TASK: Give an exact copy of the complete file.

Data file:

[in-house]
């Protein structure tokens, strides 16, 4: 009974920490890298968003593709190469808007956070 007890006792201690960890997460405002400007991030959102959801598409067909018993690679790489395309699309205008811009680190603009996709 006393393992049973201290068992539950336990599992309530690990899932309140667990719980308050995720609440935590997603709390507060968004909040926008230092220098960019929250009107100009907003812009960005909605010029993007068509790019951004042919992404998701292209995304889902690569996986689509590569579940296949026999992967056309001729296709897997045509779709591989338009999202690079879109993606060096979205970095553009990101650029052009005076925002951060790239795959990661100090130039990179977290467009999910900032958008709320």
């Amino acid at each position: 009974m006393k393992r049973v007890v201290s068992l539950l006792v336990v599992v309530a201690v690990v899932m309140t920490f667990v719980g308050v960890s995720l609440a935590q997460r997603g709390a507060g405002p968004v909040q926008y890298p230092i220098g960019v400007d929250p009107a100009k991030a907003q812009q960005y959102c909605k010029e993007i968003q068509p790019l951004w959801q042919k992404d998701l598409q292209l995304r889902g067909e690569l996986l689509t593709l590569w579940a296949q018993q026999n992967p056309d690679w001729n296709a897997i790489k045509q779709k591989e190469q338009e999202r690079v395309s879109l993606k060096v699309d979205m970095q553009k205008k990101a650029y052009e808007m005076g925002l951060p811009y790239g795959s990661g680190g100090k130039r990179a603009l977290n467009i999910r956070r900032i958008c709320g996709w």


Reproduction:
[in-house]
């Protein structure tokens, strides 16, 4: 009974920490890298968003593709190469808007956070 007890006792201690960890997460405002400007991030959102959801598409067909018993690679790489395309699309205008811009680190603009996709 006393393992049973201290068992539950336990599992309530690990899932309140667990719980308050995720609440935590997603709390507060968004909040926008230092220098960019929250009107100009907003812009960005909605010029993007068509790019951004042919992404998701292209995304889902690569996986689509590569579940296949026999992967056309001729296709897997045509779709591989338009999202690079879109993606060096979205970095553009990101650029052009005076925002951060790239795959990661100090130039990179977290467009999910900032958008709320």
């Amino acid at each position: 009974m006393k393992r049973v007890v201290s068992l539950l006792v336990v599992v309530a201690v690990v899932m309140t920490f667990v719980g308050v960890s995720l609440a935590q997460r997603g709390a507060g405002p968004v909040q926008y890298p230092i220098g960019v400007d929250p009107a100009k991030a907003q812009q960005y959102c909605k010029e993007i968003q068509p790019l951004w959801q042919k992404d998701l598409q292209l995304r889902g067909e690569l996986l689509t593709l590569w579940a296949q018993q026999n992967p056309d690679w001729n296709a897997i790489k045509q779709k591989e190469q338009e999202r690079v395309s879109l993606k060096v699309d979205m970095q553009k205008k990101a650029y052009e808007m005076g925002l951060p811009y790239g795959s990661g680190g100090k130039r990179a603009l977290n467009i999910r956070r900032i958008c709320g996709w």